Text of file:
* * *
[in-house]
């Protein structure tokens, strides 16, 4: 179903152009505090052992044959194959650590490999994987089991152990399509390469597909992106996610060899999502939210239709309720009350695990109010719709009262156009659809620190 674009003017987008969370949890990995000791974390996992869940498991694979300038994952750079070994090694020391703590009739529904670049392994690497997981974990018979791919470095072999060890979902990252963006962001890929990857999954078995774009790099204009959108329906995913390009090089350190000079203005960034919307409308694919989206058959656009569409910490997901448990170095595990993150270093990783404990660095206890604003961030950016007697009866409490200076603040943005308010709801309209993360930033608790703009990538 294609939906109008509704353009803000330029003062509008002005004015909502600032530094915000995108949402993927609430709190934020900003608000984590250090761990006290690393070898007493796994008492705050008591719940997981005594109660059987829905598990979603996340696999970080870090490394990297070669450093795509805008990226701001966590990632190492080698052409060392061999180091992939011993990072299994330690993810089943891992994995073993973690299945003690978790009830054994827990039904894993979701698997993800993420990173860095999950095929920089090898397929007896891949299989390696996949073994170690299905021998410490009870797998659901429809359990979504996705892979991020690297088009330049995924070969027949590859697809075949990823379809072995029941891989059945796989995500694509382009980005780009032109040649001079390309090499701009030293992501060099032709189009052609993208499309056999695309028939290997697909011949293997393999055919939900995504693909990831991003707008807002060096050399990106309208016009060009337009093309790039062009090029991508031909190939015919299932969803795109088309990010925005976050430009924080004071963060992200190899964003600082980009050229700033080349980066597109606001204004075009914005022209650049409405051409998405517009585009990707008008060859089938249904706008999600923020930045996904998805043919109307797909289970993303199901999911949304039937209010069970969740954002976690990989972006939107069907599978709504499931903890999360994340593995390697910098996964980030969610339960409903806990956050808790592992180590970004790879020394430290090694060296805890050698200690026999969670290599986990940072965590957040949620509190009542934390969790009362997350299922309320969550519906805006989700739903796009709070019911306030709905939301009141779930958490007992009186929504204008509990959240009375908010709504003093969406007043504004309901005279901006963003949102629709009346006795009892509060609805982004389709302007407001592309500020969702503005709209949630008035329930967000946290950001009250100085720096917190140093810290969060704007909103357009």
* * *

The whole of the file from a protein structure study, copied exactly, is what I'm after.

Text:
[in-house]
């Protein structure tokens, strides 16, 4: 179903152009505090052992044959194959650590490999994987089991152990399509390469597909992106996610060899999502939210239709309720009350695990109010719709009262156009659809620190 674009003017987008969370949890990995000791974390996992869940498991694979300038994952750079070994090694020391703590009739529904670049392994690497997981974990018979791919470095072999060890979902990252963006962001890929990857999954078995774009790099204009959108329906995913390009090089350190000079203005960034919307409308694919989206058959656009569409910490997901448990170095595990993150270093990783404990660095206890604003961030950016007697009866409490200076603040943005308010709801309209993360930033608790703009990538 294609939906109008509704353009803000330029003062509008002005004015909502600032530094915000995108949402993927609430709190934020900003608000984590250090761990006290690393070898007493796994008492705050008591719940997981005594109660059987829905598990979603996340696999970080870090490394990297070669450093795509805008990226701001966590990632190492080698052409060392061999180091992939011993990072299994330690993810089943891992994995073993973690299945003690978790009830054994827990039904894993979701698997993800993420990173860095999950095929920089090898397929007896891949299989390696996949073994170690299905021998410490009870797998659901429809359990979504996705892979991020690297088009330049995924070969027949590859697809075949990823379809072995029941891989059945796989995500694509382009980005780009032109040649001079390309090499701009030293992501060099032709189009052609993208499309056999695309028939290997697909011949293997393999055919939900995504693909990831991003707008807002060096050399990106309208016009060009337009093309790039062009090029991508031909190939015919299932969803795109088309990010925005976050430009924080004071963060992200190899964003600082980009050229700033080349980066597109606001204004075009914005022209650049409405051409998405517009585009990707008008060859089938249904706008999600923020930045996904998805043919109307797909289970993303199901999911949304039937209010069970969740954002976690990989972006939107069907599978709504499931903890999360994340593995390697910098996964980030969610339960409903806990956050808790592992180590970004790879020394430290090694060296805890050698200690026999969670290599986990940072965590957040949620509190009542934390969790009362997350299922309320969550519906805006989700739903796009709070019911306030709905939301009141779930958490007992009186929504204008509990959240009375908010709504003093969406007043504004309901005279901006963003949102629709009346006795009892509060609805982004389709302007407001592309500020969702503005709209949630008035329930967000946290950001009250100085720096917190140093810290969060704007909103357009």